I feel like I got off track.  Didn't life seem like this big, bright, conquerable thing when we were in college?  Like a giant juicy peach just waiting for you to take a selfish, greedy bite?  And now?  Like I studied the wrong thing, and graduated at the wrong time, and took the wrong job, and wow I shouldn't have adopted cats because you really should have your own house with a yard for that kind of thing. 

This scholarly support for the "it's just a stage and it's not just you" theory is incredibly relieving.  At the same time though, the counter-argument is that accommodating this prolonged maturation is a self-fulfilling prophecy, as well as "just another term for self-indulgence".  If that doesn't make you feel guilty, don't worry -- I'll feel guilty enough for the both of us.

It's especially difficult hearing stories of my parents and grandparents, who grew up so quickly in comparison.  While I insisted on paying my own bills in college, my parents bought my groceries, gas, insurance, rent, and anything school-related.  In contrast, I have so many times heard the story of my mom working three jobs in college just to make ends meet with no time to study for finals and barely enough money to eat.  My parents' early years as a married couple were in near poverty -- a can of beans for dinner and cinder block furniture, fitting everything they owned in a car without enough money for more gas.  My grandmother hitchhiked home through rural Illinois, diploma in hand, from her college graduation, while I sipped champagne and ate souffle in downtown LA with my parents toasting my achievements. 

At 22-going-on-23, aren't you a "woman" and no longer a "girl"?

I feel like I should be all grown up by now.  My parents just celebrated their 40th wedding anniversary (married at 21, my parents were the definition of average in 1970 according to this article) and were already in their 2nd house by the time I was born.  Yet being stable enough or able to afford a house exists in such an impossible future in my mind.

Yet how many people in college or just out of it insist on "some day" and "when I have lots of money" and that seemingly attainable future that is exactly what they want?  I say it, everyone I know says it, and 96% of those surveyed are "very sure that someday [they] will get to where [they] want to be in life."

Combine "more self-focused than at any other time of life, less certain about the future and yet also more optimistic, no matter what their economic background" with "dread, frustration, uncertainty, a sense of not quite understanding the rules of the game" and it's no wonder our generation is overcome with depression -- the "I have issues I need to resolve and I will mull over this until I figure out what the hell I'm going to do to fix it" natural selection kind of depression.

And they said adolescence would be the hardest time when you're in it.  Now I'm in the new-age adolescence.  You know, the one where mistakes really do have consequences in the Big Bad World.

They really need to hurry up and write a bunch of psychology books on the subject so I can know what to expect and how to get myself through it.  Like now.  I guess until then, one day at a time?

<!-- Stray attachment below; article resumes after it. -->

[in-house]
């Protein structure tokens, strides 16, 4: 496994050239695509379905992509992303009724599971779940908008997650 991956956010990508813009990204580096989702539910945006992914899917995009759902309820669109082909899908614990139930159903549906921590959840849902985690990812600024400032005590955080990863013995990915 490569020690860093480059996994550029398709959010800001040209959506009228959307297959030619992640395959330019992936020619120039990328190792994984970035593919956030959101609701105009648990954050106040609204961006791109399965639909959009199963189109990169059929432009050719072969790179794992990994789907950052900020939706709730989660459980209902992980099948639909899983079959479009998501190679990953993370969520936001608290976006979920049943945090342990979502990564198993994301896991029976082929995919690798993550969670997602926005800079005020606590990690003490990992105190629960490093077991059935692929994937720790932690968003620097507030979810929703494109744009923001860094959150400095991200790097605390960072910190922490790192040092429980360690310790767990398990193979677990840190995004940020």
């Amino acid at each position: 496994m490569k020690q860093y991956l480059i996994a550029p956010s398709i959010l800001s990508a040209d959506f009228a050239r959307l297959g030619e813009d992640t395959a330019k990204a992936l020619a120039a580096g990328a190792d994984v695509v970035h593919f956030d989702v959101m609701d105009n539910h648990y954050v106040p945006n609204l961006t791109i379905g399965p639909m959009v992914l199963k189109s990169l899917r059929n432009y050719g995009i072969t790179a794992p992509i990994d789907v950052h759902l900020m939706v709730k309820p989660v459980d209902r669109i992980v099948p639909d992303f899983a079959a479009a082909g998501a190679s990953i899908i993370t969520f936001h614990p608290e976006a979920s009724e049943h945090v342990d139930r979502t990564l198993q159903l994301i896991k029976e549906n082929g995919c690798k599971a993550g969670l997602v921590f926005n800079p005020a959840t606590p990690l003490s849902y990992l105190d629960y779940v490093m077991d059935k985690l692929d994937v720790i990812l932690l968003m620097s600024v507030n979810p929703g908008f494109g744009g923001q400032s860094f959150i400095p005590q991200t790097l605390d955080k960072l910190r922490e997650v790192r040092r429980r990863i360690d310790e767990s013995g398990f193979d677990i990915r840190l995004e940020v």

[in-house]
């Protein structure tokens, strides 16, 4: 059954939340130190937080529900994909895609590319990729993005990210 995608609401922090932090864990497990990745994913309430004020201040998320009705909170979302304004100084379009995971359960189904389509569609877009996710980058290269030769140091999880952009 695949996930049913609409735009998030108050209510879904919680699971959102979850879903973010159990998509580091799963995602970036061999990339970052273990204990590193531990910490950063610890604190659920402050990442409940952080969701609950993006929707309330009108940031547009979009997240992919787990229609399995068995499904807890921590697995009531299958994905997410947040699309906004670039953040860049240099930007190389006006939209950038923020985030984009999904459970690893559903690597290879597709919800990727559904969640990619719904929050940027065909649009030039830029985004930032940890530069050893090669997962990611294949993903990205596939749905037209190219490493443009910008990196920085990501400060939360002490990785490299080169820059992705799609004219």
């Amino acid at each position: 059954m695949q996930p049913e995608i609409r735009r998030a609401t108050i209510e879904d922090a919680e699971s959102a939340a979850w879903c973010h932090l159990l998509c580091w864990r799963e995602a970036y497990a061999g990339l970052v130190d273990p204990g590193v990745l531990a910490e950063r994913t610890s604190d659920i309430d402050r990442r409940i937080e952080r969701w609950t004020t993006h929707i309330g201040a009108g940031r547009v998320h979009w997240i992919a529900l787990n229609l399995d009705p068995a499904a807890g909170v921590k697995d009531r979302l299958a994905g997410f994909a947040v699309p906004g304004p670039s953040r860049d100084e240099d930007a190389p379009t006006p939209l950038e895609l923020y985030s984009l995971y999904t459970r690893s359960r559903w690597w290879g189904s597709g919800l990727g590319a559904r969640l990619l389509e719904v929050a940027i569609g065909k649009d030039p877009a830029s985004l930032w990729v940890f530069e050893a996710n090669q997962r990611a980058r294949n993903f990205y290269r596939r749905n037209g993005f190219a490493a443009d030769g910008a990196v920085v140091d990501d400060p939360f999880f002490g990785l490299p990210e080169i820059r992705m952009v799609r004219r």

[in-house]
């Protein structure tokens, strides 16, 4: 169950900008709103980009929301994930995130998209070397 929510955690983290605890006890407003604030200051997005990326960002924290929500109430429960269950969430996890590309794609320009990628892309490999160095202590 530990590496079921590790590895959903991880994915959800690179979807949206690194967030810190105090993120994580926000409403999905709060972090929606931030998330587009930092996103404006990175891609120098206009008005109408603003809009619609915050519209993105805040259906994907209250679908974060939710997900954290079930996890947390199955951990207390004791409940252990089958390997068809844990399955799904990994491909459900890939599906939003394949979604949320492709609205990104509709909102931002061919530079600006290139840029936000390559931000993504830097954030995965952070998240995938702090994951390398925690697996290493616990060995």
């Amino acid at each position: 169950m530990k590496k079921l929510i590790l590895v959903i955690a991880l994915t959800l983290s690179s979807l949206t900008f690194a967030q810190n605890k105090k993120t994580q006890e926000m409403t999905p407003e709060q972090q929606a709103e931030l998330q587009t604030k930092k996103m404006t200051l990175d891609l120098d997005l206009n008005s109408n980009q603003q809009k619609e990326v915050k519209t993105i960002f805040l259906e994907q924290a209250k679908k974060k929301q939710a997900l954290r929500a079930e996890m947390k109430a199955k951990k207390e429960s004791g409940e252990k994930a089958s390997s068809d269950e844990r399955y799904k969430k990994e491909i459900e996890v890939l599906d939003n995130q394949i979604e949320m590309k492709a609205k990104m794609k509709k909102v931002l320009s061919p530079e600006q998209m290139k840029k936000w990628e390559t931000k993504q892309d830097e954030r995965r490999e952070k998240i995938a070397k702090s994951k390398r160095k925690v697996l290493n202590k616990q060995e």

realize you're still becoming one.

Thursday, August 12, 2010

Uncomfortable Silence

Since I moved into the boyfriend's apartment on the 8th floor, as well as starting my job on the 12th floor, I have come to realize how common it is for people to be uncomfortable with silence in elevators.

Typically, if I don't know the person in the elevator or other public space, I don't talk to them.  Exceptions are when we have a shared experience worth commenting on ("I guess it needed convincing" when the elevator door refuses to close without emphatic door-close-button presses), or some other relevant reason to engage an otherwise complete stranger ("your bag is open" or "you dropped your child's shoe").  Not so for many fellow elevator-riders.

Perhaps they think that chatting in the elevator will help them make friends with one of the hundreds they share the building with, but it's kind of sad and more uncomfortable when they grasp at flimsy straws to make conversation for the 20 seconds we spend together. The worst ones are when all they do is start listing things I am carrying.

The other day, I was taking up some groceries from the parking level, and though I shared a ride for only one level, the elevator moves at the speed of smell and the swimsuit-clad man I shared the car with managed to make me really uncomfortable with his awkwardness.  The conversation went something like this:
Man: "You got some Snapple there."
Me: "What? Um, yeah."
Man: "You're set to go!"
Me: "Huh?? Oh yeah I guess. I like Snapple."
Man: "Snapple is great."
*elevator doors open for the man to leave*
Man: "Take it easy."

This morning I was particularly reluctant to be awake and arriving at work, so I was especially weirded out by a stranger attempting to be friendly.  I think I invited conversation for mumbling, "Thank you" when the man gestured for me to get in the elevator first (what can I say: I always reward gentleman behavior).  I made lasagna for dinner last night and was bringing leftovers for lunch.  Finding nothing else to say and obviously obligated to speak, he commented on the, "delicious- and healthy-looking" food I was carrying in tupperware that was far too large for the meal it was containing.

Why can people not stand even a moment's silence anymore?  I think the iPod might be to blame, as virtually everyone walks or bikes places with earbuds drowning out the dull silence of travel.  I, too, am guilty of music playing in my car 99% of the time.  But I can still appreciate silence.  For example, I like to mute the stereo during heavy rain so I can listen to it rapping on my car roof.  I also was always the rare case of a USC student biking to class or work and actually being aware of my surroundings.